Governor Terry McAuliffe is hoping to restore Virginia’s One-Handgun-a-Month law, saying it will “counter Virginia’s shameful reputation as the gun-running capital of the East Coast.”
“Today I have sent down an amendment to a bill on my desk which will restore Virginia’s One-Handgun-a-Month law. The law, enacted in 1993 by then-Governor L. Douglas Wilder, was repealed by the Republican-controlled House and Senate in 2012 and signed by Governor Bob McDonnell,” McAuliffe said in a prepared statement. “The amendment will once again make it illegal to purchase more than one handgun in a 30-day period by Virginia residents and out-of-state purchasers.”
“Five years ago, the General Assembly took the ill-advised step of repealing this common-sense limitation. As a result, Virginia is once again becoming the go-to state for criminals to purchase weapons in bulk,” McAuliffe said.
Reaction is mixed
Attorney General Mark R. Herring praised the action, calling it “a great step to restore a commonsense measure that never should have been repealed in the first place.”
“Virginia’s weak gun laws make it too easy for guns to get into the hands of criminals, making our families, communities, and especially our law enforcement officers less safe, not to mention the heartbreak and damage these guns cause in neighboring states. When you’ve got gun runners on tape bragging about how weak our gun laws are it should be a pretty clear signal that something needs to change,” Herring said.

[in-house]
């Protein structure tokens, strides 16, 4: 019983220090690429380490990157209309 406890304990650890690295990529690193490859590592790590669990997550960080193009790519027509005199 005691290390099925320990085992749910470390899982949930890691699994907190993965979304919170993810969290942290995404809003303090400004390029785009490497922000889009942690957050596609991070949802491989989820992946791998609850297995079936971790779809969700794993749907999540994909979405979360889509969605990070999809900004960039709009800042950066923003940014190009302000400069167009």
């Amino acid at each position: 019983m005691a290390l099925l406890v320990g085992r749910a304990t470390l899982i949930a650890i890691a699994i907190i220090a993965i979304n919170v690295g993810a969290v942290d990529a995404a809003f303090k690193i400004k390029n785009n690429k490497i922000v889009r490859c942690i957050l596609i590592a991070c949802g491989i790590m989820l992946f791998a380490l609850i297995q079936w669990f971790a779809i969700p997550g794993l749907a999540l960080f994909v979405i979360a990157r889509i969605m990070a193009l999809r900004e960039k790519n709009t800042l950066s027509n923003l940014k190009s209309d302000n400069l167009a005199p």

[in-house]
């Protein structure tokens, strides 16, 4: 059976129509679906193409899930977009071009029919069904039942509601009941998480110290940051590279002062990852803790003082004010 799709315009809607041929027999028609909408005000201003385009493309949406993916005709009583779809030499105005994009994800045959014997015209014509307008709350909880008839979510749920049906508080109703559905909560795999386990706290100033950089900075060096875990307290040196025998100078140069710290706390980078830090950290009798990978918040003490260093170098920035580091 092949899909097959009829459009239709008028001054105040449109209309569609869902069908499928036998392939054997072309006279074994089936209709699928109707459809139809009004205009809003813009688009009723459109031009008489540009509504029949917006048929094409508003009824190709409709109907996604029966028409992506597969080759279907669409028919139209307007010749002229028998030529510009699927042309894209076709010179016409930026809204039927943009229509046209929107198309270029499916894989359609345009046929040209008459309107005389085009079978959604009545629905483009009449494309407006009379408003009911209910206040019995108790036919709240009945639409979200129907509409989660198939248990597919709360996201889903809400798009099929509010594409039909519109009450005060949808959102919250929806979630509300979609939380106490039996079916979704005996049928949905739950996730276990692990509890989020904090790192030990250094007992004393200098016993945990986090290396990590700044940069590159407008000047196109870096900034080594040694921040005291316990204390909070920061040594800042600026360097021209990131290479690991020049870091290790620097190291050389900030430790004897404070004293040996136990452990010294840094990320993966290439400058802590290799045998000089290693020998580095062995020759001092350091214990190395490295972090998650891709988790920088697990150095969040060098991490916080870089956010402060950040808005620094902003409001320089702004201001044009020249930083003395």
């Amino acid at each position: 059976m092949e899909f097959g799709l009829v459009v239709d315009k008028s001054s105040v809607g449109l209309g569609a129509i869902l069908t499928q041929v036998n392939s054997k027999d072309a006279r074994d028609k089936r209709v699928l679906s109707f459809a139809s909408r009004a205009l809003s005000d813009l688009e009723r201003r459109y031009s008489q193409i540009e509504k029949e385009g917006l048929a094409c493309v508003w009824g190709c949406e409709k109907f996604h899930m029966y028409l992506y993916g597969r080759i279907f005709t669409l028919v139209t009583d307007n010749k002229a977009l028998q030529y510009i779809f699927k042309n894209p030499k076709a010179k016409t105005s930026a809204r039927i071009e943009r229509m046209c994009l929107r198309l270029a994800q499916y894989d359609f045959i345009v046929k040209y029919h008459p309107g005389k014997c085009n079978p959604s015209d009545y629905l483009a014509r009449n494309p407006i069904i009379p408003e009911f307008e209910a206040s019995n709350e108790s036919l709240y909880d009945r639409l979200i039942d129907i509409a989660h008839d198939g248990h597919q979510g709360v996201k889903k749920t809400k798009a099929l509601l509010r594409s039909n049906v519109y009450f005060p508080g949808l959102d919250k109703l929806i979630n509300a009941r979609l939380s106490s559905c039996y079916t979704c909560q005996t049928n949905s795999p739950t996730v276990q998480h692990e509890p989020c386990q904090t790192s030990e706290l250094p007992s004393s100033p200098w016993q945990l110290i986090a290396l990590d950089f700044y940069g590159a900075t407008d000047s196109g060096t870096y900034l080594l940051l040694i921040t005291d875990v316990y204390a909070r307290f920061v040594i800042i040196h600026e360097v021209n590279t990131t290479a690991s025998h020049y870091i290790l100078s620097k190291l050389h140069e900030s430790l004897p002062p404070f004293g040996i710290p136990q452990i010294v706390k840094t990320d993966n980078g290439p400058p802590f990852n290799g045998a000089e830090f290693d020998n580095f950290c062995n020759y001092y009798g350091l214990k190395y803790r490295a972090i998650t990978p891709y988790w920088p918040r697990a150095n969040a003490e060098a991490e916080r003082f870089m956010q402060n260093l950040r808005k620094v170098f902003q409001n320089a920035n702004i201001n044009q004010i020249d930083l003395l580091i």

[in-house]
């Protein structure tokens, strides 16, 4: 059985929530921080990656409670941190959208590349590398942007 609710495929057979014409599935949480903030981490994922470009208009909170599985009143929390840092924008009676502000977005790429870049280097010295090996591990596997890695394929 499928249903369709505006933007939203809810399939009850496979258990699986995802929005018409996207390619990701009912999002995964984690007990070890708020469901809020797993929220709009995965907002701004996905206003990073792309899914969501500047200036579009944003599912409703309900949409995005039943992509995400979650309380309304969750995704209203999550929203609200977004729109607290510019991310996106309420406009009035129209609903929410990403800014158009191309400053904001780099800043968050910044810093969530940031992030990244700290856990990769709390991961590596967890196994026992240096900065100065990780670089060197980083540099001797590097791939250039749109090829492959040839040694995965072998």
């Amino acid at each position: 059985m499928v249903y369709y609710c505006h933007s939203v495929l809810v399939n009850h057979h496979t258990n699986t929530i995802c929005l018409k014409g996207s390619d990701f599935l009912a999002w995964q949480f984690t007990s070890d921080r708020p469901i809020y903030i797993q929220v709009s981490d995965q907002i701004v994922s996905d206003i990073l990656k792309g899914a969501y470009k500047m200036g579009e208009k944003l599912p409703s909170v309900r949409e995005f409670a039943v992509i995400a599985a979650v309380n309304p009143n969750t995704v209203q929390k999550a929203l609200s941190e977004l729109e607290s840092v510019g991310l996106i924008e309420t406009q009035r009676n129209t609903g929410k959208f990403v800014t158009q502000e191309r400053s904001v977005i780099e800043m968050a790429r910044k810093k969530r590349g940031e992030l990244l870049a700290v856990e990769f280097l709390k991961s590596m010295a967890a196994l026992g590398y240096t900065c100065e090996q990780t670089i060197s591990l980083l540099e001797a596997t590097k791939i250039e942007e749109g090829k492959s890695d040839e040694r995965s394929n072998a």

The Fairfax-based NRA was not so pleased.
“One-handgun-a-month laws place an arbitrary limit on the Second Amendment and have long been a staple on the anti-gun political wishlist. Law-abiding Virginians who are legally allowed to own and possess a firearm should not be prevented from doing so by this archaic legislation,” the organization said in an email.
McAuliffe noted a 627-count indictment earlier this month of 24 individuals – 22 of them Virginians – as part of a gun trafficking ring that brought over 200 weapons up the I-95 corridor to New York City. He recalled that one of the suspects was recorded boasting that he could get 20 guns in one day.
“I can do that Monday through Friday . . . They might start looking at me, but in Virginia, our laws are so little, I can give guns away,” the perpetrator allegedly said.
McAuliffe’s amendment will make it a Class 1 misdemeanor for any person other than a licensed firearms dealer to purchase more than one handgun within a 30-day period.
“The restoration of One-Handgun-a-Month, which is offered as an amendment to Senate Bill 1023, is a major step forward in making Virginia a safer place and ending its role in the proliferation of firearms up and down the East Coast,” McAuliffe said.
The Senate will consider McAuliffe’s amendment in April.